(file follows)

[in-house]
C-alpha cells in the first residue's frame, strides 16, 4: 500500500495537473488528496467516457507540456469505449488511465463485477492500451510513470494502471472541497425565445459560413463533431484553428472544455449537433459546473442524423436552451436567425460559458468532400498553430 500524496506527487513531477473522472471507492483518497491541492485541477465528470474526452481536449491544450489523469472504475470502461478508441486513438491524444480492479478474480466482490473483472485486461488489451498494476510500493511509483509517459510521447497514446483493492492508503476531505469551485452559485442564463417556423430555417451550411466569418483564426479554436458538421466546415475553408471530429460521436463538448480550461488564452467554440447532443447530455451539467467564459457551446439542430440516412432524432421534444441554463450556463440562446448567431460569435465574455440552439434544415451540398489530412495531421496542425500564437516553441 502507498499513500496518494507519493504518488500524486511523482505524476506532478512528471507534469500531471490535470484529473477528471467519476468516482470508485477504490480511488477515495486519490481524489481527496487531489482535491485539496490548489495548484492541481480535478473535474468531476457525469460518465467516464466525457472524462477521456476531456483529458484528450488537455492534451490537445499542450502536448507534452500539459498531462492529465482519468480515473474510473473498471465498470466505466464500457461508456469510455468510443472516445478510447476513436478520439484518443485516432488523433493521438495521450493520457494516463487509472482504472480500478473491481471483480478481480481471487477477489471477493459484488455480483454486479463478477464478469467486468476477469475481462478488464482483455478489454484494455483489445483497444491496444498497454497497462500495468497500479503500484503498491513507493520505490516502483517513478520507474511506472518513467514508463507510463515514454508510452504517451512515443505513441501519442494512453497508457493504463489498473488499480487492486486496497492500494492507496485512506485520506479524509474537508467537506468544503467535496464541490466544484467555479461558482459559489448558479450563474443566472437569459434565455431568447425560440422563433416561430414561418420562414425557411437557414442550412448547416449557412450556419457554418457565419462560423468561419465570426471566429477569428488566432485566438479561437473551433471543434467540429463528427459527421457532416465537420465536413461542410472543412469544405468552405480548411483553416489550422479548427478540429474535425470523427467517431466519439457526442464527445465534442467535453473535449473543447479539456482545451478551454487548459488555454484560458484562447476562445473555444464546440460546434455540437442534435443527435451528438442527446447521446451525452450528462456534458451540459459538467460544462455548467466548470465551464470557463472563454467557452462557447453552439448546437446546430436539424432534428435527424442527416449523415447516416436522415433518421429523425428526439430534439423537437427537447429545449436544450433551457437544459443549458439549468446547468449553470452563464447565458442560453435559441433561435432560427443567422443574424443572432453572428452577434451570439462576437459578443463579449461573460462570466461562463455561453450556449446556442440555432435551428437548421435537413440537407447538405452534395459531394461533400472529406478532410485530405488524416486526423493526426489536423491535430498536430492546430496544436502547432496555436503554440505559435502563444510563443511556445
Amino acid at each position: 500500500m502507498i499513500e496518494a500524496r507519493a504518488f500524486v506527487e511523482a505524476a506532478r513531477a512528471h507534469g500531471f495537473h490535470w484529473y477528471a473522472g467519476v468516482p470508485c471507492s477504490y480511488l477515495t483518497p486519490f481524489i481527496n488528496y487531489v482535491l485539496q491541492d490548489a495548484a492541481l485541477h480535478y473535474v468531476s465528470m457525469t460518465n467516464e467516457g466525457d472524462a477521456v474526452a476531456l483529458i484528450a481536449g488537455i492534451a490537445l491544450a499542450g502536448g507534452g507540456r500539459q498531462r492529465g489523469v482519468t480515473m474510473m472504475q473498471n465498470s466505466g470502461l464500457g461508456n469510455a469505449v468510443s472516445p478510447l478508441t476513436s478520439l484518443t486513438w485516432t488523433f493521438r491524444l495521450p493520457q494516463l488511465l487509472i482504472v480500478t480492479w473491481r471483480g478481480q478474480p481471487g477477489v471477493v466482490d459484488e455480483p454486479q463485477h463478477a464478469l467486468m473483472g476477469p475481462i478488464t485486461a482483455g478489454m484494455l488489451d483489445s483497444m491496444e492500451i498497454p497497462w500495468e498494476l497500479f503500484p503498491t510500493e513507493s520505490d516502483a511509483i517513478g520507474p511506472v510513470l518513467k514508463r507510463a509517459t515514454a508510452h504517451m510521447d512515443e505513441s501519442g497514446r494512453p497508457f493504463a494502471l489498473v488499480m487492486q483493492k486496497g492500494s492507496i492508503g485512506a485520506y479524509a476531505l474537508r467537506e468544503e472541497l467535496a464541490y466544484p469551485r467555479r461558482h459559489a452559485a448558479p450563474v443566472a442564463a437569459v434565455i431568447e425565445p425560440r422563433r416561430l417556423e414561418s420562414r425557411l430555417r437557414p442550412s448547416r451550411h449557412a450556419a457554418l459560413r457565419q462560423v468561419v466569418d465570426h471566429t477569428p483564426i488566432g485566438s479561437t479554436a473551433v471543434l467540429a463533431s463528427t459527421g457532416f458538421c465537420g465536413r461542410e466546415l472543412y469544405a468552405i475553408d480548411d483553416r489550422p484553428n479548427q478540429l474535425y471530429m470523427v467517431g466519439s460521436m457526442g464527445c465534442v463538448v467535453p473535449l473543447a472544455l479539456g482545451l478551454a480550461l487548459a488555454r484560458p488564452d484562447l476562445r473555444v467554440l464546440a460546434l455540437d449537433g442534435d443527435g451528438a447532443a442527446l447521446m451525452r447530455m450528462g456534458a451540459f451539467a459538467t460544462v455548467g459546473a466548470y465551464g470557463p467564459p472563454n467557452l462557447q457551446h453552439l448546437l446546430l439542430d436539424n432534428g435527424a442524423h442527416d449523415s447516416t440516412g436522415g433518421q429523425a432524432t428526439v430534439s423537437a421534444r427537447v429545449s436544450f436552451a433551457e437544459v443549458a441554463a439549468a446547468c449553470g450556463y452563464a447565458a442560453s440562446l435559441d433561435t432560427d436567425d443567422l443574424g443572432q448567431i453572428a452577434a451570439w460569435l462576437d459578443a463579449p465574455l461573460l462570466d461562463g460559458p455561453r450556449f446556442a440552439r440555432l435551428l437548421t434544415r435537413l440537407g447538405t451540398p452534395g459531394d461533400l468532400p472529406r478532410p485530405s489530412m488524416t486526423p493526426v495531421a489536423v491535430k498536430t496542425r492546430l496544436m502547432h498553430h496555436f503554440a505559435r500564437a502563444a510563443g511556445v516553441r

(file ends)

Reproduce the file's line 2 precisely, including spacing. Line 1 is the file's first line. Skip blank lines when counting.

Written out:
C-alpha cells in the first residue's frame, strides 16, 4: 500500500495537473488528496467516457507540456469505449488511465463485477492500451510513470494502471472541497425565445459560413463533431484553428472544455449537433459546473442524423436552451436567425460559458468532400498553430 500524496506527487513531477473522472471507492483518497491541492485541477465528470474526452481536449491544450489523469472504475470502461478508441486513438491524444480492479478474480466482490473483472485486461488489451498494476510500493511509483509517459510521447497514446483493492492508503476531505469551485452559485442564463417556423430555417451550411466569418483564426479554436458538421466546415475553408471530429460521436463538448480550461488564452467554440447532443447530455451539467467564459457551446439542430440516412432524432421534444441554463450556463440562446448567431460569435465574455440552439434544415451540398489530412495531421496542425500564437516553441 502507498499513500496518494507519493504518488500524486511523482505524476506532478512528471507534469500531471490535470484529473477528471467519476468516482470508485477504490480511488477515495486519490481524489481527496487531489482535491485539496490548489495548484492541481480535478473535474468531476457525469460518465467516464466525457472524462477521456476531456483529458484528450488537455492534451490537445499542450502536448507534452500539459498531462492529465482519468480515473474510473473498471465498470466505466464500457461508456469510455468510443472516445478510447476513436478520439484518443485516432488523433493521438495521450493520457494516463487509472482504472480500478473491481471483480478481480481471487477477489471477493459484488455480483454486479463478477464478469467486468476477469475481462478488464482483455478489454484494455483489445483497444491496444498497454497497462500495468497500479503500484503498491513507493520505490516502483517513478520507474511506472518513467514508463507510463515514454508510452504517451512515443505513441501519442494512453497508457493504463489498473488499480487492486486496497492500494492507496485512506485520506479524509474537508467537506468544503467535496464541490466544484467555479461558482459559489448558479450563474443566472437569459434565455431568447425560440422563433416561430414561418420562414425557411437557414442550412448547416449557412450556419457554418457565419462560423468561419465570426471566429477569428488566432485566438479561437473551433471543434467540429463528427459527421457532416465537420465536413461542410472543412469544405468552405480548411483553416489550422479548427478540429474535425470523427467517431466519439457526442464527445465534442467535453473535449473543447479539456482545451478551454487548459488555454484560458484562447476562445473555444464546440460546434455540437442534435443527435451528438442527446447521446451525452450528462456534458451540459459538467460544462455548467466548470465551464470557463472563454467557452462557447453552439448546437446546430436539424432534428435527424442527416449523415447516416436522415433518421429523425428526439430534439423537437427537447429545449436544450433551457437544459443549458439549468446547468449553470452563464447565458442560453435559441433561435432560427443567422443574424443572432453572428452577434451570439462576437459578443463579449461573460462570466461562463455561453450556449446556442440555432435551428437548421435537413440537407447538405452534395459531394461533400472529406478532410485530405488524416486526423493526426489536423491535430498536430492546430496544436502547432496555436503554440505559435502563444510563443511556445